5 Ways to launch Kubernetes in 5 Minutes

Posted on 23 Jul 2019, By Diego Woitasen under DevOps, Infrastructure as Code, Kubernetes

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This article describes 5 different ways to launch Kubernetes in 5 minutes. These steps are not intended for production usage; they are my own, personal notes on how to create clusters for use in testing and development. I use them when I want to launch K8s for quick, personal testing. I created this article in the hope that these notes will be useful also to others. Again, this is not for the production, staging or development environments, it’s for personal testing and development only.

 

This article assumes that you already have billing properly configured in the cloud providers and a basic knowledge of Kubernetes. It’s neither a tutorial nor an introduction.

 

The steps were tested in Ubuntu 19.04.

 

Kubectl installation

Kubectl is a requirement for all the Kubernetes deployments described here. You have to install it in your local workstation.  


# bash
curl -LO https://storage.googleapis.com/kubernetes-release/release/$(curl -s https://storage.googleapis.com/kubernetes-release/release/stable.txt)/bin/linux/amd64/kubectl
chmod +x kubectl
sudo mv kubectl /usr/local/bin

 

Microk8s

MicroK8s is a lightweight method for launching Kubernetes in a single node for development purposes. It’s very helpful to install it in your local workstation for testing. It’s been demonstrated also to be useful in some CI/CD environments, where it allows you to trigger a pipeline that creates a “single node cluster” in order to test deployment of the platform and application from scratch.MicroK8s is a lightweight method for launching Kubernetes in a single node for development purposes. It’s very helpful to install it in your local workstation for testing. It’s been demonstrated also to be useful in some CI/CD environments, where it allows you to trigger a pipeline that creates a “single node cluster” in order to test deployment of the platform and application from scratch.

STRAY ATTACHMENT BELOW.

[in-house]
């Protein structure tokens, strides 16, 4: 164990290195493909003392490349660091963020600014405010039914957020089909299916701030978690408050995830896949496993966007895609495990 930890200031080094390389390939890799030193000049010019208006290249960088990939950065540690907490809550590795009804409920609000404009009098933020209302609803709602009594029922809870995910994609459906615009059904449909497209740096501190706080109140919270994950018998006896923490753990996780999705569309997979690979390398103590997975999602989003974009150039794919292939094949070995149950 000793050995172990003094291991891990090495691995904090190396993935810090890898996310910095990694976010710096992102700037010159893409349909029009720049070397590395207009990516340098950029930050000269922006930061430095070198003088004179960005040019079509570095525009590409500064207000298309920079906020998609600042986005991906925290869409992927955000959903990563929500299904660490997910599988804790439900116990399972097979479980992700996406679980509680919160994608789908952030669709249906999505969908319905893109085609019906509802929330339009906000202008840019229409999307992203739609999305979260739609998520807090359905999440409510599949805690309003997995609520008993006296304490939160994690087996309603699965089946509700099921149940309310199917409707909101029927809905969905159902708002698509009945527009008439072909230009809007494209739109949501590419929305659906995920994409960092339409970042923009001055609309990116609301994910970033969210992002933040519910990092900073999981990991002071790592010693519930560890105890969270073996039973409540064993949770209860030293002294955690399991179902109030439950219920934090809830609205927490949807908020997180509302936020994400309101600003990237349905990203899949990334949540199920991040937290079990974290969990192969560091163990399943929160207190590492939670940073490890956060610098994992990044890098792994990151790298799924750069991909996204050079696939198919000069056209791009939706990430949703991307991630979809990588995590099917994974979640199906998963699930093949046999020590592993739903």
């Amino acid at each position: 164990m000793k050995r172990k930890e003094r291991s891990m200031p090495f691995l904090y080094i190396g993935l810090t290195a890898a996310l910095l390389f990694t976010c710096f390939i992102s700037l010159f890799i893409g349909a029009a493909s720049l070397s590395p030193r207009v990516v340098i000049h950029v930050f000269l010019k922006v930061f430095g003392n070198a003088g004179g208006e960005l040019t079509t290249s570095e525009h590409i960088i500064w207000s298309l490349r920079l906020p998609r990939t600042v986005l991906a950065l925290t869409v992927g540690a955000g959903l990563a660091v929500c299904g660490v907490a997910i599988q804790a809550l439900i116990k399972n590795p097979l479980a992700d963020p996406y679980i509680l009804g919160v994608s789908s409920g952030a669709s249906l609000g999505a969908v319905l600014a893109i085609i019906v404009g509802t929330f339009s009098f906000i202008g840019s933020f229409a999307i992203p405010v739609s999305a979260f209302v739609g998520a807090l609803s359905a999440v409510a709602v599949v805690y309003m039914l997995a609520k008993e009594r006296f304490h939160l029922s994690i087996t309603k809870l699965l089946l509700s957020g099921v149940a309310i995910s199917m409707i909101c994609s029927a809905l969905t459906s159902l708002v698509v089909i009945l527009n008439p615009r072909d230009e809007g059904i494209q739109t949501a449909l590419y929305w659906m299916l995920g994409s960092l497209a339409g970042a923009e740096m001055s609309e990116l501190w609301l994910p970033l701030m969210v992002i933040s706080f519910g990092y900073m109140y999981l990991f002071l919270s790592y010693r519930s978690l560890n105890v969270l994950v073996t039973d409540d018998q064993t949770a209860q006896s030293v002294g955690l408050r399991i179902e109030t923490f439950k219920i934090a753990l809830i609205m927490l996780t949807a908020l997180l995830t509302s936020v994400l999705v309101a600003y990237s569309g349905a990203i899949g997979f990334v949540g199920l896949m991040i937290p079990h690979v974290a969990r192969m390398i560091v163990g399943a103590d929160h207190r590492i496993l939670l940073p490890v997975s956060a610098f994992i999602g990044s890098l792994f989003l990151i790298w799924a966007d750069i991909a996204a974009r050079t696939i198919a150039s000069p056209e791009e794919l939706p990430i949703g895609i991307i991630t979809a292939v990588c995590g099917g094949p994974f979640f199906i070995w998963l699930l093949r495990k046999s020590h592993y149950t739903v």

# bash
sudo snap install microk8s --classic

Microk8s is shipped with the microk8s.kubectl command, which should be used to connect to the cluster. Unlike kubectl, microk8s.kubectl  doesn’t require any special configuration.

 

Other useful commands: microk8s.start, microk8s.stop, microk8s.status.  

 

EKS

Elastic Kubernetes Services (EKS) is the managed cluster provided by Amazon. The easiest way to launch a cluster is using the eksctl tool. The following steps describe how to install and use it.  


# bash
export AWS_ACCESS_KEY_ID="..."
export AWS_SECRET_ACCESS_KEY="..."
export AWS_DEFAULT_REGION="us-east-1"
export AWS_SSH_KEY="diegows"
 
curl --silent --location "https://github.com/weaveworks/eksctl/releases/download/latest_release/eksctl_$(uname -s)_amd64.tar.gz" | tar xz -C /tmp
sudo mv /tmp/eksctl /usr/local/bin
curl -o aws-iam-authenticator https://amazon-eks.s3-us-west-2.amazonaws.com/1.13.7/2019-06-11/bin/linux/amd64/aws-iam-authenticator
chmod +x ./aws-iam-authenticator
sudo mv aws-iam-authenticator /usr/local/bin
 
eksctl create cluster --ssh-public-key ${AWS_SSH_KEY} -n cluster_name

 

Having executed the above, you will have a cluster up and running. The command also writes the kubectl configuration.   Do not forget to delete the cluster when you finish:  


# bash
eksctl delete cluster -n cluster_name

 

GKE

Google Kubernetes Engine (GKE) is the managed service provided by Google. Google provides an official tool to operate with Google Cloud Platform services, gcloud. It ‘s simple to use, but it requires some steps:  


# bash
echo "deb [signed-by=/usr/share/keyrings/cloud.google.gpg] https://packages.cloud.google.com/apt cloud-sdk main" | sudo tee -a /etc/apt/sources.list.d/google-cloud-sdk.list
curl https://packages.cloud.google.com/apt/doc/apt-key.gpg | sudo apt-key --keyring /usr/share/keyrings/cloud.google.gpg add -
sudo apt-get update && sudo apt-get install google-cloud-sdk
gcloud init